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Khaola Al Rifai from Syria was working as an au pair in Brussels when the war in her homeland broke out. This year she was awarded her master’s in linguistics and literary studies at the Vrije Universiteit Brussel. “VUB was the only university that offered me a glimmer of hope that I could complete the studying I’d begun in Syria,” she says. We spoke to this enthusiastic young woman who has since become a member of staff at VUB.
“When I came to Brussels, I’d already started a bachelor’s in French literature,” Khaola Al Rifai says. “I didn’t have my degree yet, but I didn’t want to start again from the beginning. VUB allowed me to carry on studying at the level I’d achieved. I had to follow two preparatory programmes and take lessons from the first, second and third bachelor year, but other universities didn’t even offer that. That’s why I always say that VUB chose me, rather than the other way round.”
A life in Brussels?
Despite her nationality, Khaola is no refugee. “I could still go back to Syria,” she says, “and that was always my plan. But now I don’t know anymore. I can see myself building a life in Brussels.” If she doesn’t return to Syria, she will be like many of her compatriots. “It’s typical for Syrians to have family everywhere,” she says.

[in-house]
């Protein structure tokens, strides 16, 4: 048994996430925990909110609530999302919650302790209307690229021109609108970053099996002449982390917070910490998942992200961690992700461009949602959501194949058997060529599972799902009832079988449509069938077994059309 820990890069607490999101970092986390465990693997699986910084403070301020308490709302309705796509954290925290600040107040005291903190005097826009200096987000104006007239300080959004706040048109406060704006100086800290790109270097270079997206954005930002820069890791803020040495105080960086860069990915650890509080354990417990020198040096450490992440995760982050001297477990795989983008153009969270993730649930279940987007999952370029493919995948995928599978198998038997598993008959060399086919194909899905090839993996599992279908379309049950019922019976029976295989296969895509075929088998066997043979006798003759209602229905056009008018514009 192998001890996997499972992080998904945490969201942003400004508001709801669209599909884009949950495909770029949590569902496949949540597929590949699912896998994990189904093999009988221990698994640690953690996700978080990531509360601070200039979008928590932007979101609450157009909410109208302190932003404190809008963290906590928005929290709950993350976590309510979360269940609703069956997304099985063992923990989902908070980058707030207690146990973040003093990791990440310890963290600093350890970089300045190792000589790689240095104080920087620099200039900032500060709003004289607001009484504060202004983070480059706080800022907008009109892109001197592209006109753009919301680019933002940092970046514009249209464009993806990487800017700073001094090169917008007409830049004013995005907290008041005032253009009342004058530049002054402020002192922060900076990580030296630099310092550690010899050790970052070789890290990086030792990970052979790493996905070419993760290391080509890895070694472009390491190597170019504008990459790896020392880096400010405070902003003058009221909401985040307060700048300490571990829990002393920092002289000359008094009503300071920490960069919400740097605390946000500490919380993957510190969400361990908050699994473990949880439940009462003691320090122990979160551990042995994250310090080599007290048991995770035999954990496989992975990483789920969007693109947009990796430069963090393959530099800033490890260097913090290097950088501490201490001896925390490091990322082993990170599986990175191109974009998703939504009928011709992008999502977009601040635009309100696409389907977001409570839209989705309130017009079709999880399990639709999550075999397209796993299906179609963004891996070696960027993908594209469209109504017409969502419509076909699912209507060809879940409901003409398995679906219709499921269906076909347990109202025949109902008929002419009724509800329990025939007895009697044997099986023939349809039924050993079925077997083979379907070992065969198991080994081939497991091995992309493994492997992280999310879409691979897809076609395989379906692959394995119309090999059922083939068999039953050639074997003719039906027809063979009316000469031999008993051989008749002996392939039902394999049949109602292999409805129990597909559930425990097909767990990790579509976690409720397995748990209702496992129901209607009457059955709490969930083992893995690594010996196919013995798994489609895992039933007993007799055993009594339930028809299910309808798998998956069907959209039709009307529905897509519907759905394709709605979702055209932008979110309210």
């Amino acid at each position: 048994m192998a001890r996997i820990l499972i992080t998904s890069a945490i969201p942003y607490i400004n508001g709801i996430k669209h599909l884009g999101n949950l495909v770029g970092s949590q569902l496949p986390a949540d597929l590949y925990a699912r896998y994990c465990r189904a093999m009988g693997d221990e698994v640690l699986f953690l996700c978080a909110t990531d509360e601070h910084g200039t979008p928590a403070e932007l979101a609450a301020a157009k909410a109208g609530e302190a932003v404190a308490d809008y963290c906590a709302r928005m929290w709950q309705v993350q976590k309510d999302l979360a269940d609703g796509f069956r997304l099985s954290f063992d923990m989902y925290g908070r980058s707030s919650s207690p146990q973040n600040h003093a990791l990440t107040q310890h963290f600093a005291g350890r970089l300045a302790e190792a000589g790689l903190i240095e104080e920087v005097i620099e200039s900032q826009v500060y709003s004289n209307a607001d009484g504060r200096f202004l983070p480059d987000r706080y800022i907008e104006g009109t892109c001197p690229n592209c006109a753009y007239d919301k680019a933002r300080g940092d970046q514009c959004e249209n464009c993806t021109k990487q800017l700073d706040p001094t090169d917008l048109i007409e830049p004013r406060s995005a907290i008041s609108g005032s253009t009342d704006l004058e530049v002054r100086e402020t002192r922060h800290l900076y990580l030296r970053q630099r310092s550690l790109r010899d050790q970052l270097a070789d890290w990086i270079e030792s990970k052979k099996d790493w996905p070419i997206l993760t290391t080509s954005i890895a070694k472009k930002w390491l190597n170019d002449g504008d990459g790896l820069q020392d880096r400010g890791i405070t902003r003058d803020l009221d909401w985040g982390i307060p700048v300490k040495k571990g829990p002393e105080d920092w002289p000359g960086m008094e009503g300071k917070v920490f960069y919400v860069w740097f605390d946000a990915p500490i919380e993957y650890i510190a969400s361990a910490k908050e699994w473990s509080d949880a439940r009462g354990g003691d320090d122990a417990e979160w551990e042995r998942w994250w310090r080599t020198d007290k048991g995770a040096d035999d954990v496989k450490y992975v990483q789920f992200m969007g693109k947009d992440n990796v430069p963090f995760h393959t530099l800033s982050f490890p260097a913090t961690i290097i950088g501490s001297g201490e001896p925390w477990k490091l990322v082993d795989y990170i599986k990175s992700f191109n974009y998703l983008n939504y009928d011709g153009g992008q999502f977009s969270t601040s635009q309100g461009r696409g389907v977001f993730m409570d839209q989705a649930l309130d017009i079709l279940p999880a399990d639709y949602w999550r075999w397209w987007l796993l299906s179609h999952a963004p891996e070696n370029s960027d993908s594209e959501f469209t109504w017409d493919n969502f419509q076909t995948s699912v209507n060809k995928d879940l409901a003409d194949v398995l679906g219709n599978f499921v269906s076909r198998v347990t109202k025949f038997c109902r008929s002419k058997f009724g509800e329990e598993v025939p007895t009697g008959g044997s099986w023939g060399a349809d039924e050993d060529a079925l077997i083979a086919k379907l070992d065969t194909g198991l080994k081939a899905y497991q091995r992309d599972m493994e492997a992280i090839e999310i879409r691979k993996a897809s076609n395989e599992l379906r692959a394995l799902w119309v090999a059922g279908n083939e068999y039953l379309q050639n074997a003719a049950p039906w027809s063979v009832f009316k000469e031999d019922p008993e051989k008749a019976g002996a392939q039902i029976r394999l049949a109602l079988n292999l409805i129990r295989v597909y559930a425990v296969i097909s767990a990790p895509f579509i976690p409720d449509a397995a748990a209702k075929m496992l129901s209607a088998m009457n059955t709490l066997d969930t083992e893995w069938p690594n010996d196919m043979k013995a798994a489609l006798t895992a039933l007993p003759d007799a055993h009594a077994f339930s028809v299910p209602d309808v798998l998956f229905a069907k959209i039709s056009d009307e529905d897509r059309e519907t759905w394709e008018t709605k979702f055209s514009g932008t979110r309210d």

Together again after five years
Five years since she last saw her own family, they were finally reunited on 1 December, for the graduation ceremony at the faculty of Arts and Philosophy. “They came to Belgium specially: my father and mother from Syria, my sister from Turkey and my brother from Spain. After the degree presentation, they stayed for a week, except for my mother, who stayed here for two weeks.”
It’s difficult to say when they will see each other again. In the meantime, Khaola is working as a coordinator at VUB’s International Relations Office (IRMO), and she would be happy to continue her academic career. “I’ve been to a couple of PhD open days,” she says. “I’d like to do something to do with social linguistics.”
Working as a volunteer
It’s something she already has practical experience of, having spent time volunteering at La Petite Ecole, a project that helps the children of Syrian refugees integrate in the local school system. It’s no small matter: most of these children, aged between six and 15, are illiterate. So they have to learn French – the project is in Wallonia – on top of learning to read and write. The project helps the parents, too, many of whom come from a culture where education is not universal.
“You know, I don’t intend to stop after my master’s,” says Khaola. That’s why Ann Peeters, professor at the Arts and Philosophy faculty, is so important to her. “Without her, I wouldn’t be here,” she says. “She has helped me and so many others enormously, just by accepting everyone as they are and listening to their story. This openness is typical of the whole of VUB. On my first day, a classmate asked for my email address so they could send me their lecture notes. Believe me, that sort of thing will stay with me my whole life.”